Steven (06:29):

Perfect. So we can be the co co-presidents of the backhanded compliment club. Perfect.

Meghaan (06:34):

Yeah, I’m into that. I’m into that.

Steven (06:35):

Perfect. Okay. So, the last presentation I attended that you were doing was at the AICPA Engage conference, and you were talking about, and I’ll get all the terminology wrong because there’s a couple of pieces that stood out to me in particular, but you were talking about, I think one of the words that you used was heuristics, but I’m like now I’m just trying to show off my $5 words. The point, my takeaway from this was you were talking about the way that people feel and interact with different things in their lives that drive their behavior and decision making. So separate from any specific tax concept or any financial planning concept, there’s these things inherent in all of us that if we understand how people approach these things, we can do a better job, a more effective job communicating and helping people take action. And at the end of the day, that’s what I care about most, is how do we help people take action?

Meghaan (07:21):

Yes. So I was talking about heuristics, which is just a fancy way to say brain shortcuts. And if you are a human with a human brain in your skull, you use heuristics all the time. There’s plenty of research from evolutionary biology and psychology at, you know, forward to behavioral economics today that show, you know, this is just how our brains work and they’re kind of wired to work this way. And I always like to tell students and people, you know, if Daniel Kahneman has a financial advisor and he does, then I think everybody should have a financial advisor. Because if he can’t escape, and he’s kind of the godfather or the grandfather or the father of behavioral economics and came up with, you know, the original list of heuristics and biases also thanks to Thaler Richard. If he can’t outsmart his brain, probably none of us can. So behavioral economics is just a giant theory of decision making generally. It affects all the decisions that we make all the time, but in particular, it’s been well researched within finance, which is a lot of what we were talking about at AICPA.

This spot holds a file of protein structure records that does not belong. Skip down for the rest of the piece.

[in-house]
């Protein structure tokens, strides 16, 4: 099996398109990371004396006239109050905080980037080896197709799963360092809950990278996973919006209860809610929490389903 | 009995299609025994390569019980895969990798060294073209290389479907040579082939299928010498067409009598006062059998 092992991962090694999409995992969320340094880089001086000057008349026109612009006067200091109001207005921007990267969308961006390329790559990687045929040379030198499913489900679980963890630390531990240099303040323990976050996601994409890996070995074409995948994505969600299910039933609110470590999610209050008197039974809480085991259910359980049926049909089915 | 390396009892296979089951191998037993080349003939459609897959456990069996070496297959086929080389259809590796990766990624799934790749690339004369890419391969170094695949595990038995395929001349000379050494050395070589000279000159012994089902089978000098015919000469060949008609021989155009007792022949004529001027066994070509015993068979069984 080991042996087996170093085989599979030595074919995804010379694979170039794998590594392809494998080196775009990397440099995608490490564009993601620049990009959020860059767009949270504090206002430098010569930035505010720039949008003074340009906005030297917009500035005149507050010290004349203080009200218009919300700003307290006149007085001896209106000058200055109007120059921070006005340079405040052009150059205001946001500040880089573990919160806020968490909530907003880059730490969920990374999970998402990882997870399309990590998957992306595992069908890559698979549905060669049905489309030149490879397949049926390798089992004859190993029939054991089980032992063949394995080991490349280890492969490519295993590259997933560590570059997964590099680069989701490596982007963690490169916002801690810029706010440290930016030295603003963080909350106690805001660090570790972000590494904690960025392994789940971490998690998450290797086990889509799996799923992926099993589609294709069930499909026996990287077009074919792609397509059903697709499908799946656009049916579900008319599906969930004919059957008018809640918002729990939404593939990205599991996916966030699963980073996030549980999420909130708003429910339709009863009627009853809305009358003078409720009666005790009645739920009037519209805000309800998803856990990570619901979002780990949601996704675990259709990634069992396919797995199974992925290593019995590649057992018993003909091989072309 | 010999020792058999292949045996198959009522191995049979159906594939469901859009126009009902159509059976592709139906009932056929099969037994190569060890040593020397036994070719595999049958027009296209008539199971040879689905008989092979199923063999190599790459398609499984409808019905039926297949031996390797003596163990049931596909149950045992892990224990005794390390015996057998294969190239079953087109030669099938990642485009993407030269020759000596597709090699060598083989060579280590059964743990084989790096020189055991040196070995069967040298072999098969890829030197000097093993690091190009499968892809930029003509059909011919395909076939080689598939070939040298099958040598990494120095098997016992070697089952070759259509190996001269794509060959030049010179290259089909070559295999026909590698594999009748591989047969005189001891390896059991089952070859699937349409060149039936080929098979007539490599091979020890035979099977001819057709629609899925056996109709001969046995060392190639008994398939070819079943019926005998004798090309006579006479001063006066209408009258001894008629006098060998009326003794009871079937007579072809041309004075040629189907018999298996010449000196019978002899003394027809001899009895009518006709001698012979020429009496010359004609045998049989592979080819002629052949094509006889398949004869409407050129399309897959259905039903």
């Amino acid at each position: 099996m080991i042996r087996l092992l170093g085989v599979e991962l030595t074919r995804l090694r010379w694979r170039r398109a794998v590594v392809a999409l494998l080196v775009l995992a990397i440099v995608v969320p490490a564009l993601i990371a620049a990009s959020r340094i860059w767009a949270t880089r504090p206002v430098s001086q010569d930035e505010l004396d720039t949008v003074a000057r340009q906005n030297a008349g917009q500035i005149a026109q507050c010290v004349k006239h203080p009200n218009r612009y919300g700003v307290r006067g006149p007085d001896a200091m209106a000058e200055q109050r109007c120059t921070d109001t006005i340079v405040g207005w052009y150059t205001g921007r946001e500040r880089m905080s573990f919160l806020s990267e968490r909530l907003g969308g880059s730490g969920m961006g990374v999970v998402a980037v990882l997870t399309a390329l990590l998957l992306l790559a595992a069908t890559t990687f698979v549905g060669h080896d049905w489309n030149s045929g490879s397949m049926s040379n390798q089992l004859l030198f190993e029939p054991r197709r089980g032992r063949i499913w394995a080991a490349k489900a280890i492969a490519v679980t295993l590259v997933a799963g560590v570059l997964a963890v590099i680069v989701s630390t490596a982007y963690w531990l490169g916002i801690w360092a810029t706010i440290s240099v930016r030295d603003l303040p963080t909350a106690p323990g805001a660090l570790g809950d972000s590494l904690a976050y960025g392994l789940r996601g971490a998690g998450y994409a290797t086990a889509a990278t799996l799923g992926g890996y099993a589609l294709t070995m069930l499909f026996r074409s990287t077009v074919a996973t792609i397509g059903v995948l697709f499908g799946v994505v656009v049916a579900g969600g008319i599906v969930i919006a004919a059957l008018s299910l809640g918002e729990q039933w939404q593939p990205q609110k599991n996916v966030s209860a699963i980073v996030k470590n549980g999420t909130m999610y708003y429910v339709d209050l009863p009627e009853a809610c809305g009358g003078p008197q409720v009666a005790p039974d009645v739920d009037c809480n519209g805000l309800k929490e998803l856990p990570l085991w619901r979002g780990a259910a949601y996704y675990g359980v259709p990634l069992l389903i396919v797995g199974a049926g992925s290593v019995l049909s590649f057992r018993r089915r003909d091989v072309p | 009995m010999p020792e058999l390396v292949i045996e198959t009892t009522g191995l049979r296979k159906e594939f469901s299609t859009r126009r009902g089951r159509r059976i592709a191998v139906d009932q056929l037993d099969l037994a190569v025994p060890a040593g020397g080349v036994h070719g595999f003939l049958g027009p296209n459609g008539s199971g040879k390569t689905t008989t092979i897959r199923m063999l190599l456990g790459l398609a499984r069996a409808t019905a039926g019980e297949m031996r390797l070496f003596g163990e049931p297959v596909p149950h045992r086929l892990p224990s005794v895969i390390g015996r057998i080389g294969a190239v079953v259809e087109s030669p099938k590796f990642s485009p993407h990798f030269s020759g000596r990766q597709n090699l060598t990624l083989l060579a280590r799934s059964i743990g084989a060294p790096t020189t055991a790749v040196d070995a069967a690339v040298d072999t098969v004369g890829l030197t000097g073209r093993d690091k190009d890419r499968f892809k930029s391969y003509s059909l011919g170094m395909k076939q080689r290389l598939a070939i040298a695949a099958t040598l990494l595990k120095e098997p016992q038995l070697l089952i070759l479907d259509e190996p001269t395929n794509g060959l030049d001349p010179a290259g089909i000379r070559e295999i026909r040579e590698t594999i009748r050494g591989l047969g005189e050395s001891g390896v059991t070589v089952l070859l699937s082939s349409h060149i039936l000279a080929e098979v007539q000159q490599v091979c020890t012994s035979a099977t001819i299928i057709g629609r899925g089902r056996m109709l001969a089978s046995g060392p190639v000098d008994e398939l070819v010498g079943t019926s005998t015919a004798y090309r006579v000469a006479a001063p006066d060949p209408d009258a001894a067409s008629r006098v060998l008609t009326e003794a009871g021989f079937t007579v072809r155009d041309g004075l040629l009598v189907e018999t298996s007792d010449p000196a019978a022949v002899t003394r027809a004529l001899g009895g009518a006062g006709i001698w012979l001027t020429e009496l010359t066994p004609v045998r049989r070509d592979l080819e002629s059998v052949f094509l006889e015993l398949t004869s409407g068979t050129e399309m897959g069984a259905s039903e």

Steven (08:32):

Okay. So I have a question for you that, if you contradict how I talk about this, I always have to edit out afterwards, but I think I’m okay here because I, anecdotally, I see all the time that clients have a stronger emotional reaction to a small amount of tax savings than they do to a large amount of investment returns or gains of some kind. And I think you even talked about this last week that, there is research and science behind that. This isn’t just my observation with a handful of clients, but the way that most of us are wired, we have a stronger negative association with, and cuz on the tax saving side, that feels like a loss avoided as opposed to investment returns or gains. That feels like a win somehow. And so that there actually is research and science behind this, right? I’m not just making this up.

Meghaan (09:15):

Oh, yeah. It deals with loss aversion and what you’re noticing is that a gain and a loss of equal magnitude. So if you have a hundred dollars loss and a hundred dollars gain, people are like, yeah, I won a hundred bucks. People are like, dang it, you know, I lost a hundred dollars, that’s gonna bother me all week. And you know, so this is an example of loss versus gains. But even think about like when you receive a compliment, we were just talking about backhanded compliments. You know, when you receive a compliment, a lot of people are like, oh yeah, thanks, I think I look nice today too. You know, but then somebody’s like, I don’t like your shoes, the whole week you are now consumed with the fact that they didn’t like your shoes, even though three other people, you know, told you look great. So it’s this idea, take this home to your spouses, you know, if they hear one bad thing, they need to hear four positive things before they’re gonna let that one thing go. It’s just the way that we work. I mean, if thinking back way back in the day, having no food or having some food, one is far more painful. And so gains and losses of the same magnitude, they weigh a little bit more. Well, losses weigh loom larger than gains of the same magnitude is, I guess what I’m say.